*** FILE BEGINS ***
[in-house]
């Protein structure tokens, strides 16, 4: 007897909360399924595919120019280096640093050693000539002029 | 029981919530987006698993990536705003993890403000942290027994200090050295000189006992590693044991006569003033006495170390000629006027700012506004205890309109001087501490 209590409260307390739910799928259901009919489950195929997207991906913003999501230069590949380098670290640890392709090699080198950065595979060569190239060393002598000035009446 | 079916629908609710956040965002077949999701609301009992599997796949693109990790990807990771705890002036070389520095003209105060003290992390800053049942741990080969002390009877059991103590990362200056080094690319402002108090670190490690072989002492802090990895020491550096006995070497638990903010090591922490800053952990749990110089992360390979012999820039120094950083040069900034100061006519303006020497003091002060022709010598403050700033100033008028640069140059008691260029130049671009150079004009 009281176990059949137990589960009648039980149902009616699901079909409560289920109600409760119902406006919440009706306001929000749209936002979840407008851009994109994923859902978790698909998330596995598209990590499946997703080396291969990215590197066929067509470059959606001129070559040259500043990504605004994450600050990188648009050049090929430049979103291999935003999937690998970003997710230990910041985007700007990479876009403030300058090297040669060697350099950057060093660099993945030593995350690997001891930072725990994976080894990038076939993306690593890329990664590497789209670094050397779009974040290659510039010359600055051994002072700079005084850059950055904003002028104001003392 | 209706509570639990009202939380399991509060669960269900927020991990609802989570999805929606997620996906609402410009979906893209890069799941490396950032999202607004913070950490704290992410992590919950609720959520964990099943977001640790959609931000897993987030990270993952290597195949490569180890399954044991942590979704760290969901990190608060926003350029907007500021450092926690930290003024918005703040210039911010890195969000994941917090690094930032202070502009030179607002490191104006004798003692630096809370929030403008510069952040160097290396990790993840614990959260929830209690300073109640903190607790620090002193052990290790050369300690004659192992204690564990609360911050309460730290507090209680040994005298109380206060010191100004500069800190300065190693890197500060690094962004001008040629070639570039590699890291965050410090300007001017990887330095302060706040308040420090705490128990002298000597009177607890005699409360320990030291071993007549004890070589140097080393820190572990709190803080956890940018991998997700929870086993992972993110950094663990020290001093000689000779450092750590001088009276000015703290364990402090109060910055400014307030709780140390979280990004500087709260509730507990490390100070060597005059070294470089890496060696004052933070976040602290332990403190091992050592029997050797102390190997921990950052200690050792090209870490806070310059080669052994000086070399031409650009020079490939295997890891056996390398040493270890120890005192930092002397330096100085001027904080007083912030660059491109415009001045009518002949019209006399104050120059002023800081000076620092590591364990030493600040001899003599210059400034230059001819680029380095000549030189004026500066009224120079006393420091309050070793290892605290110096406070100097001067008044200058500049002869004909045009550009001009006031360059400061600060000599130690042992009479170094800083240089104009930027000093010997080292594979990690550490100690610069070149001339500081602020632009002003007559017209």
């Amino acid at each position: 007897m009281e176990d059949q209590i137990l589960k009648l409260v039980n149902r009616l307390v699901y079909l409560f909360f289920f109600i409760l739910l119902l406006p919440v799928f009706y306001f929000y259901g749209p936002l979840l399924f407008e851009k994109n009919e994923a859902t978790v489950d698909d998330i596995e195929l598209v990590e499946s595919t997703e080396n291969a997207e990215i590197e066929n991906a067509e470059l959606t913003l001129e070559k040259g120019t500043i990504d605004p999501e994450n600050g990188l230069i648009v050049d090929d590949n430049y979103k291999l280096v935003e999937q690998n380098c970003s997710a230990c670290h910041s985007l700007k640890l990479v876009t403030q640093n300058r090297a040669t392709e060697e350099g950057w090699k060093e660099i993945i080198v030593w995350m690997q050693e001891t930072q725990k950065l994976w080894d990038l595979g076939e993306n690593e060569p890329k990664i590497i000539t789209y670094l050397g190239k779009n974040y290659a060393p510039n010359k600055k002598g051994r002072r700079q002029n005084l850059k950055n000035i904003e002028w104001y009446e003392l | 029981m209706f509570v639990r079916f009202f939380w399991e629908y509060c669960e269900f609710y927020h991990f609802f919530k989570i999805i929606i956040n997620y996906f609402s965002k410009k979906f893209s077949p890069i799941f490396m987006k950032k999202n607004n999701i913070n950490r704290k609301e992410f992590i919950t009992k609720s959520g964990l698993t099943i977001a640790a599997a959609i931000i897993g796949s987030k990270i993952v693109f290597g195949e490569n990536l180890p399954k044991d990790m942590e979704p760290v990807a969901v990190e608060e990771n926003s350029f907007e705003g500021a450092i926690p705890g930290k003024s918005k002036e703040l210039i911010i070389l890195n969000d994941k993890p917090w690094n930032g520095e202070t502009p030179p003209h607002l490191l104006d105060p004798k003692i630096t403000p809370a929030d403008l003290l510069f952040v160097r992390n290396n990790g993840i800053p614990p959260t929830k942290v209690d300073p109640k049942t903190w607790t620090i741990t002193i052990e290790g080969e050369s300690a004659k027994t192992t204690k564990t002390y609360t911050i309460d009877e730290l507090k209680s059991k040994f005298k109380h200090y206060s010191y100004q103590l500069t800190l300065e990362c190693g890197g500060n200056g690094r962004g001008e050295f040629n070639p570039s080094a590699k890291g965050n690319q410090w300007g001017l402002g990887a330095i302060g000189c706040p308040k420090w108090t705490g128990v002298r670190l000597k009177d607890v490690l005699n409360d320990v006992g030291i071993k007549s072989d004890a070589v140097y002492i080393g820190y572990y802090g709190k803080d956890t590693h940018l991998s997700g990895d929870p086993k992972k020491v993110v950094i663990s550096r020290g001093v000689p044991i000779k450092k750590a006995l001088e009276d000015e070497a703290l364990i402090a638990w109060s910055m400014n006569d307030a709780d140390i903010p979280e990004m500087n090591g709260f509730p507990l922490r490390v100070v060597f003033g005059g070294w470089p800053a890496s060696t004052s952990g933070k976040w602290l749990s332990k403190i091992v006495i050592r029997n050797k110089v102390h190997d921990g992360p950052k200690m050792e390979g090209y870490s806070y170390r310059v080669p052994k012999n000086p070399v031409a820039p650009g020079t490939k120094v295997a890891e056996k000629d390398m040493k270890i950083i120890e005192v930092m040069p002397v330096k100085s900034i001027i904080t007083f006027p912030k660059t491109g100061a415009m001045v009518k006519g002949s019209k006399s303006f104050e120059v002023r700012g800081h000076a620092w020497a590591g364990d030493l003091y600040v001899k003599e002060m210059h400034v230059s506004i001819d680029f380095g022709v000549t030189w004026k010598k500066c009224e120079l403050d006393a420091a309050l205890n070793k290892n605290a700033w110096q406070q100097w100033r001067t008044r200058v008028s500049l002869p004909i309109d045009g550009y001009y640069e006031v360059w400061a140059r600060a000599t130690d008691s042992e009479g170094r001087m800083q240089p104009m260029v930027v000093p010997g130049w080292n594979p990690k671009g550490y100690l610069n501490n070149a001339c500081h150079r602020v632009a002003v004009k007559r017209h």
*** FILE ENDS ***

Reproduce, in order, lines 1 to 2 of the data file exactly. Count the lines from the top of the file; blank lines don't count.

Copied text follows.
[in-house]
């Protein structure tokens, strides 16, 4: 007897909360399924595919120019280096640093050693000539002029 | 029981919530987006698993990536705003993890403000942290027994200090050295000189006992590693044991006569003033006495170390000629006027700012506004205890309109001087501490 209590409260307390739910799928259901009919489950195929997207991906913003999501230069590949380098670290640890392709090699080198950065595979060569190239060393002598000035009446 | 079916629908609710956040965002077949999701609301009992599997796949693109990790990807990771705890002036070389520095003209105060003290992390800053049942741990080969002390009877059991103590990362200056080094690319402002108090670190490690072989002492802090990895020491550096006995070497638990903010090591922490800053952990749990110089992360390979012999820039120094950083040069900034100061006519303006020497003091002060022709010598403050700033100033008028640069140059008691260029130049671009150079004009 009281176990059949137990589960009648039980149902009616699901079909409560289920109600409760119902406006919440009706306001929000749209936002979840407008851009994109994923859902978790698909998330596995598209990590499946997703080396291969990215590197066929067509470059959606001129070559040259500043990504605004994450600050990188648009050049090929430049979103291999935003999937690998970003997710230990910041985007700007990479876009403030300058090297040669060697350099950057060093660099993945030593995350690997001891930072725990994976080894990038076939993306690593890329990664590497789209670094050397779009974040290659510039010359600055051994002072700079005084850059950055904003002028104001003392 | 209706509570639990009202939380399991509060669960269900927020991990609802989570999805929606997620996906609402410009979906893209890069799941490396950032999202607004913070950490704290992410992590919950609720959520964990099943977001640790959609931000897993987030990270993952290597195949490569180890399954044991942590979704760290969901990190608060926003350029907007500021450092926690930290003024918005703040210039911010890195969000994941917090690094930032202070502009030179607002490191104006004798003692630096809370929030403008510069952040160097290396990790993840614990959260929830209690300073109640903190607790620090002193052990290790050369300690004659192992204690564990609360911050309460730290507090209680040994005298109380206060010191100004500069800190300065190693890197500060690094962004001008040629070639570039590699890291965050410090300007001017990887330095302060706040308040420090705490128990002298000597009177607890005699409360320990030291071993007549004890070589140097080393820190572990709190803080956890940018991998997700929870086993992972993110950094663990020290001093000689000779450092750590001088009276000015703290364990402090109060910055400014307030709780140390979280990004500087709260509730507990490390100070060597005059070294470089890496060696004052933070976040602290332990403190091992050592029997050797102390190997921990950052200690050792090209870490806070310059080669052994000086070399031409650009020079490939295997890891056996390398040493270890120890005192930092002397330096100085001027904080007083912030660059491109415009001045009518002949019209006399104050120059002023800081000076620092590591364990030493600040001899003599210059400034230059001819680029380095000549030189004026500066009224120079006393420091309050070793290892605290110096406070100097001067008044200058500049002869004909045009550009001009006031360059400061600060000599130690042992009479170094800083240089104009930027000093010997080292594979990690550490100690610069070149001339500081602020632009002003007559017209």